Saying Goodbye to a Beloved Bookstore

Crawford and Doyle BooksellersWhen I stepped inside the Crawford Doyle bookstore last month, I knew it would be the last time for a long time. I skimmed the carts flanking the front door, with their glossy art catalogs. I ran my eyes along the mezzanine, and the railing where a rolling ladder trundles around the store’s perimeter.

And instinctively, I looked for Dot.

I glanced over to the small school desk-chair, near the front window, where she sometimes sits. Not there. Nor was she straightening the photography books in the central display island. I had a moment of panic (maybe she took the day off?) but then there she was, behind the counter, surveying the shop with her characteristic keen affection.

Dot has been selling books for more than thirty years. She is tremendously well-read and she won her expertise the traditional way: reading, listening, asking questions, reading some more. She doesn’t scan industry blogs, she doesn’t cotton to publishing gossip. She engages with authors, their work, and their readers, period.

She’s also the bookseller who, when I asked about an obscure nonfiction study of the Parisian sewer system, instantly replied, “Which one are you looking for? There were two published in English, and I could get you the one by Harvard’s Professor Reid within the week.”

Dot forms strong opinions and, if asked by an open-minded customer, she’ll share them. She won’t hesitate to challenge a critical darling, if she has reservations. And when she champions authors, she explains specifically what makes their work special. No vague parroting of Kakutani reviews here. She gives you the straight dope.

Dot’s name has become a special kind of password among Manhattan book lovers. I first heard of her when I was new to the city and was making a new friend, a longtime New Yorker. We were talking about our latest favorite novels, and I was trying hard to sound intelligent, or at least vaguely worthy of her company and the city. When the friend recommended Crawford Doyle and said, sotto voce, “… and ask for Dot,” I knew I was in.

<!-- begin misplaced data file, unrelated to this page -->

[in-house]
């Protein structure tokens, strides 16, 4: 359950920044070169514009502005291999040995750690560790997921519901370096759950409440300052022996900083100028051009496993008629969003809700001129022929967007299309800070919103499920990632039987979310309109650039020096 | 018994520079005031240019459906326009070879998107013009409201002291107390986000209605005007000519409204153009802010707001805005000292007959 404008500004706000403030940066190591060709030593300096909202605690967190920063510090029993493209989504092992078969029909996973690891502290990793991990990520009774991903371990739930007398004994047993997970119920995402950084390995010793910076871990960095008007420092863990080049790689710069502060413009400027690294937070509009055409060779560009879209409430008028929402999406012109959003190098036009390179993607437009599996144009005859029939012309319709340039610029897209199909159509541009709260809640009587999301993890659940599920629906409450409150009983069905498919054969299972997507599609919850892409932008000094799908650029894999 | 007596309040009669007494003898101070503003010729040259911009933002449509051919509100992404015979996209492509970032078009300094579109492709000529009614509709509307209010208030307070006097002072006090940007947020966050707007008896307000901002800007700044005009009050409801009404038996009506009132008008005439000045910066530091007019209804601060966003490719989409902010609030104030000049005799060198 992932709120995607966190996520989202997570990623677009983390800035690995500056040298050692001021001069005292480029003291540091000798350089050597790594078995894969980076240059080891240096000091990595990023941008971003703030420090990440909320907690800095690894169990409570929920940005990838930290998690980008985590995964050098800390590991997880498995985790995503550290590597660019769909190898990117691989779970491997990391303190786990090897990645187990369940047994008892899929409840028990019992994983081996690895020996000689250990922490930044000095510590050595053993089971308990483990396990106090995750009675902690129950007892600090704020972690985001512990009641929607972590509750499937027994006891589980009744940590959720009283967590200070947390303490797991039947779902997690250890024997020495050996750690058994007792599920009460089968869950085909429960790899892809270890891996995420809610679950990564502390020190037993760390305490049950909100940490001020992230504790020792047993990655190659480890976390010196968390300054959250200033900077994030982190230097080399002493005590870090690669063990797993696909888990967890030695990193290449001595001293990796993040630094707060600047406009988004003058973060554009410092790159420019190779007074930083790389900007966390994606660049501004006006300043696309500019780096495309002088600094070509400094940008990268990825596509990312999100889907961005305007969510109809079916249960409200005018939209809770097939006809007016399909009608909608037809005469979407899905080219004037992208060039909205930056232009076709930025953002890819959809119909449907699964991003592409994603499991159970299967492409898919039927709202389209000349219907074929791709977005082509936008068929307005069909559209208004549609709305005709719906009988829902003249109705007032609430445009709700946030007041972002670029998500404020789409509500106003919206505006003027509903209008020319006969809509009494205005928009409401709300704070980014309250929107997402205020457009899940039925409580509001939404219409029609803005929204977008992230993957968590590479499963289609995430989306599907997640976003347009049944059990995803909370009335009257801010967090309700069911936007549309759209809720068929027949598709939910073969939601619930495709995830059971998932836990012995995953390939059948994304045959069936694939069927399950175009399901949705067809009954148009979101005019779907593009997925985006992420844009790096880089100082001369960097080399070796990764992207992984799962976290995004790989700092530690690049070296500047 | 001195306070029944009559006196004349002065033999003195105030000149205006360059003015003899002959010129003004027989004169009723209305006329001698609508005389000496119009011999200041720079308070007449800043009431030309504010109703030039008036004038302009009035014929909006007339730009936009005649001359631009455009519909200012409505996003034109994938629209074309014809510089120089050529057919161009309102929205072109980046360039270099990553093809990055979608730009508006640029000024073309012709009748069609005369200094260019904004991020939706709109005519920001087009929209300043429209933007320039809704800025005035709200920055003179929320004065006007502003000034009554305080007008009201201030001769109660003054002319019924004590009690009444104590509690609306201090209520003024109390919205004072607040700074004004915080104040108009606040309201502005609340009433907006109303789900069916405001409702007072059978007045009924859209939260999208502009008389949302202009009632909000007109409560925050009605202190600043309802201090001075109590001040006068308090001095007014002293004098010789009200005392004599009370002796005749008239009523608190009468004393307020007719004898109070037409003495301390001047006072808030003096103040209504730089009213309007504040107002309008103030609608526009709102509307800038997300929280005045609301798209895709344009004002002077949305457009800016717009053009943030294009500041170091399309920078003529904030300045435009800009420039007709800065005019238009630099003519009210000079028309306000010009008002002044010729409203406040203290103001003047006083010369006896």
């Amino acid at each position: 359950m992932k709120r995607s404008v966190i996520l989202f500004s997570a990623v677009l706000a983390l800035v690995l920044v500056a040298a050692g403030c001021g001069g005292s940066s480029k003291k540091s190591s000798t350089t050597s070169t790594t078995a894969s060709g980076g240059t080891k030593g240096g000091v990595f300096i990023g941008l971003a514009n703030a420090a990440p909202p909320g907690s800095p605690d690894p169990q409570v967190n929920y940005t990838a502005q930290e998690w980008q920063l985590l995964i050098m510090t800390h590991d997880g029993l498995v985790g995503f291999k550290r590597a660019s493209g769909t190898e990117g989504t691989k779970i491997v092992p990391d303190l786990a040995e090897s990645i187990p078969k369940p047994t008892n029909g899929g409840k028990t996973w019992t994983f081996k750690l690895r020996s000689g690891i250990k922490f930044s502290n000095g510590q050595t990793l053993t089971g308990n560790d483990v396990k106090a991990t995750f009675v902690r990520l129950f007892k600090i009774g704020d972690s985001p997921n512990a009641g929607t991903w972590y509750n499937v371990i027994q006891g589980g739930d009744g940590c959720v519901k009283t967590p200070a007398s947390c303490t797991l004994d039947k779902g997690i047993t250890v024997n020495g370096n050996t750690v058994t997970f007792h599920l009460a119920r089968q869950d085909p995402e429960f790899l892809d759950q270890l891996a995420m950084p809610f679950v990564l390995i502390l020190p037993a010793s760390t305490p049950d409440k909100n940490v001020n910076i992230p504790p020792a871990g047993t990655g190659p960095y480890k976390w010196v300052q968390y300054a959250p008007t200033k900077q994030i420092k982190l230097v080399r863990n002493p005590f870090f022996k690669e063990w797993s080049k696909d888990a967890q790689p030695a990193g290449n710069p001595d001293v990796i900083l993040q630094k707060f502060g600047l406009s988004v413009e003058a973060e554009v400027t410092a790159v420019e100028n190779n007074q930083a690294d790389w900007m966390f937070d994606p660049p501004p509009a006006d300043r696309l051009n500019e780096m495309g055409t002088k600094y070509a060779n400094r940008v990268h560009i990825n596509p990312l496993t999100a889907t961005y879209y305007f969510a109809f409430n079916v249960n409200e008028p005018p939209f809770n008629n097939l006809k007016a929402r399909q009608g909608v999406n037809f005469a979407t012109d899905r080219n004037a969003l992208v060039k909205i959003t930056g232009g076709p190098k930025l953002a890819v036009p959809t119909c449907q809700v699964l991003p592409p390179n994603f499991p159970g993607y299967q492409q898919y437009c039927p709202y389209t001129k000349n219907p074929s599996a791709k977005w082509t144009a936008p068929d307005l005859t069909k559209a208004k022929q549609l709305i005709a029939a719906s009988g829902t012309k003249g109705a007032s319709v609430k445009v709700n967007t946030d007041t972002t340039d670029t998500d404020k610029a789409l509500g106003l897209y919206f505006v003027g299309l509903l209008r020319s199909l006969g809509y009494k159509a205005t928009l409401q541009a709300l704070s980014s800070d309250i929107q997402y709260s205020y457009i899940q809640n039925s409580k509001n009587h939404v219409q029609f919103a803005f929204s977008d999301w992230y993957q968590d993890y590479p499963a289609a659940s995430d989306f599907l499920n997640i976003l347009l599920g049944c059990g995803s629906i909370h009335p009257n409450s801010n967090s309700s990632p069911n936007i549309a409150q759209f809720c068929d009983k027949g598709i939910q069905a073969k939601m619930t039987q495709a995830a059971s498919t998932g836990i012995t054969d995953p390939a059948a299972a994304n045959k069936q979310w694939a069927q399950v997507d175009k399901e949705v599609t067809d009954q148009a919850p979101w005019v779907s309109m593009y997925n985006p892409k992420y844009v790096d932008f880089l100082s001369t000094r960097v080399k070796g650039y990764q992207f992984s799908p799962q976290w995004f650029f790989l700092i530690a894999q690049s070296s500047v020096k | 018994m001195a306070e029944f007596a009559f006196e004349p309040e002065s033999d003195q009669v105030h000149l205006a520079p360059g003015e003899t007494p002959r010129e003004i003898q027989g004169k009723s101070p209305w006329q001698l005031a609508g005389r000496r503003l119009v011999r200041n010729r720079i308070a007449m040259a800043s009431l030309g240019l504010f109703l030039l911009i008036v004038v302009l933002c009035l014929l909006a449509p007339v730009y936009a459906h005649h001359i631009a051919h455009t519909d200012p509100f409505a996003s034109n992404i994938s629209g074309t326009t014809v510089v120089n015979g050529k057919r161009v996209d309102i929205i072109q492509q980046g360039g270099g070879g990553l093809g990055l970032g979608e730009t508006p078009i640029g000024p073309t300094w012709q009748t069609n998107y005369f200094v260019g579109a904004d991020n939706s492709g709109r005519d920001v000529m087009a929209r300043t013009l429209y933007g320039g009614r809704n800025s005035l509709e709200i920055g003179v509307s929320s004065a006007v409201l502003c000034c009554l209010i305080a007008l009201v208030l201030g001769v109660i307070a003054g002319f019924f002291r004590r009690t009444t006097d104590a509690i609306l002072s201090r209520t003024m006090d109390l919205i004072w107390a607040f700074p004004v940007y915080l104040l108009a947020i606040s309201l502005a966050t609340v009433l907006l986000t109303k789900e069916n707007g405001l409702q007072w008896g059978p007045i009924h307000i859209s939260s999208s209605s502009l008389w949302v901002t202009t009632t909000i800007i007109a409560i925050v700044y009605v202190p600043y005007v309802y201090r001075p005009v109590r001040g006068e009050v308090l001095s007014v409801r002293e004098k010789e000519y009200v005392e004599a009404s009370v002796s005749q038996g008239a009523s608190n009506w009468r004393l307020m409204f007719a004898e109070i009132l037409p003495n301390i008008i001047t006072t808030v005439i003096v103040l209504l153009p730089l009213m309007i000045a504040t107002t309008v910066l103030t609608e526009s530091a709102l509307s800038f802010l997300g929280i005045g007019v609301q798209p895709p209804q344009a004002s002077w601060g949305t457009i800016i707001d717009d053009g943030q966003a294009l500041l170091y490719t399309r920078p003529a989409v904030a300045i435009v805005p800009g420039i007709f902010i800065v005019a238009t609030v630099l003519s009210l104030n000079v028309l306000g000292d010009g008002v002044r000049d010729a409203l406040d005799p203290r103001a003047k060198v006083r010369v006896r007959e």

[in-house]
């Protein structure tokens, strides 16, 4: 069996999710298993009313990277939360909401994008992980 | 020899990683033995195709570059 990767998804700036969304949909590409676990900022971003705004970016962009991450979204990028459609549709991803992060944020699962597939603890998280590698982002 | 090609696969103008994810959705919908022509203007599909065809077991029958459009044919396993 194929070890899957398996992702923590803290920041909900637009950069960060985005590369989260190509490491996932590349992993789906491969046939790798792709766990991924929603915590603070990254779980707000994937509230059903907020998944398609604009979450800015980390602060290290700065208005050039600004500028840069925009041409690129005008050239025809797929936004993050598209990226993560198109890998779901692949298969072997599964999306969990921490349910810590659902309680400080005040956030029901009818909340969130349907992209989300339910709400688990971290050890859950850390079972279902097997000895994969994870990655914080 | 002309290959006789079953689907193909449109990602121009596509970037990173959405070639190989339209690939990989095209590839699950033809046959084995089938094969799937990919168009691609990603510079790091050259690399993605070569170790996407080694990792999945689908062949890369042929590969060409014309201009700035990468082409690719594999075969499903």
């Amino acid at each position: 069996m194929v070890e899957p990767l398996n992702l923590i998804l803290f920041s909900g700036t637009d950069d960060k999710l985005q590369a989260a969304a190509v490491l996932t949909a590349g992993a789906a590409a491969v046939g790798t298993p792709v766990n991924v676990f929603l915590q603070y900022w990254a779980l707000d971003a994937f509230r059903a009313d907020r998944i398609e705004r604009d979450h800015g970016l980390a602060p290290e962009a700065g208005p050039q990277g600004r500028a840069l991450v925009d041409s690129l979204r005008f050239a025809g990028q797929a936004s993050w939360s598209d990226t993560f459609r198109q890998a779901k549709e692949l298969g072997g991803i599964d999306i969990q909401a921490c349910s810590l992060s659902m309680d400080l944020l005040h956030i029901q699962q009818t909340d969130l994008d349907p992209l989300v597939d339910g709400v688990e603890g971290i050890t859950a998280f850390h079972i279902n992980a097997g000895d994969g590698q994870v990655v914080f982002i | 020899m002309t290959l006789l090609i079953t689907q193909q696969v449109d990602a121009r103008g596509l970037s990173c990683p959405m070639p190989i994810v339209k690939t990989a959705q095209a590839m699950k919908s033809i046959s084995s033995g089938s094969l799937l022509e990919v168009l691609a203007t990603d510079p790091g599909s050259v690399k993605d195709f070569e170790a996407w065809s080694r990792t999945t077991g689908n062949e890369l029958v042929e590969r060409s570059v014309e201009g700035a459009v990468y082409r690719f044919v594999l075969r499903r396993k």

* * *

I told Dot that I was moving away. She congratulated me, wished me well. She recommended a couple of novels, written by authors in my next city. My relief at seeing her started to sink under the weight of leaving New York. At that moment, she looked me square in the eye and said: “It’s your new chapter.”

Years ago, when I would walk home from my first publishing job, I would go out of my way to lope along Madison Avenue. Partially for the security after midnight, with all the well-lit shopfronts. Mostly for the Crawford Doyle windows waiting for me thirty blocks uptown. They reminded me of why I had gotten into publishing in the first place. They showcased staff favorites, and some of the owners’ rare first editions. For a while, the displays were fiercely defended by small toy soldiers, a nod to the antique toy dealer in the basement.

The bookstore, and Dot, were among the first landmarks on my personal map of New York. They showed me how exceptional the city could be, while giving me a place that felt comfortable and familiar, a shelter of literature. Even when I moved to Brooklyn and couldn’t stop by as often, it was an essential touchstone.

Crawford Doyle moved into its space during the same year that I moved to Manhattan. At the time, that stretch of Madison had several outstanding independent bookstores, but they soon began closing as fashion flagships clogged the avenue. Crawford Doyle is one of the last. Drop by. Call them. Ask for Dot.

Crawford Doyle, 1082 Madison Avenue, (212) 288-6300


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